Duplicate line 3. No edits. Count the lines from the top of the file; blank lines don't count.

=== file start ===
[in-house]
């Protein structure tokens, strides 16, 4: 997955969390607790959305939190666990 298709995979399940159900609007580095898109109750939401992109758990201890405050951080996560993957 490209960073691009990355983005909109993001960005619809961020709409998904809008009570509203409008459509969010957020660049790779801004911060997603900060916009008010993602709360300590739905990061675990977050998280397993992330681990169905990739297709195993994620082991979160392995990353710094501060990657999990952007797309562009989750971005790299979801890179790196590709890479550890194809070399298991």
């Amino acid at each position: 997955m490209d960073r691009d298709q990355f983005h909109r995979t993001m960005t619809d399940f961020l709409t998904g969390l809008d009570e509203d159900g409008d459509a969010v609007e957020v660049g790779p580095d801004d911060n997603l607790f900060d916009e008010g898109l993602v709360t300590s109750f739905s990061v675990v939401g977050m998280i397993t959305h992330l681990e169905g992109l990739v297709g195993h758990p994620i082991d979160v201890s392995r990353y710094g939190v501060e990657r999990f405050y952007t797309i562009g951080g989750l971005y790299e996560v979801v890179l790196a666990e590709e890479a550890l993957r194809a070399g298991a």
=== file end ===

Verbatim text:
């Amino acid at each position: 997955m490209d960073r691009d298709q990355f983005h909109r995979t993001m960005t619809d399940f961020l709409t998904g969390l809008d009570e509203d159900g409008d459509a969010v609007e957020v660049g790779p580095d801004d911060n997603l607790f900060d916009e008010g898109l993602v709360t300590s109750f739905s990061v675990v939401g977050m998280i397993t959305h992330l681990e169905g992109l990739v297709g195993h758990p994620i082991d979160v201890s392995r990353y710094g939190v501060e990657r999990f405050y952007t797309i562009g951080g989750l971005y790299e996560v979801v890179l790196a666990e590709e890479a550890l993957r194809a070399g298991a």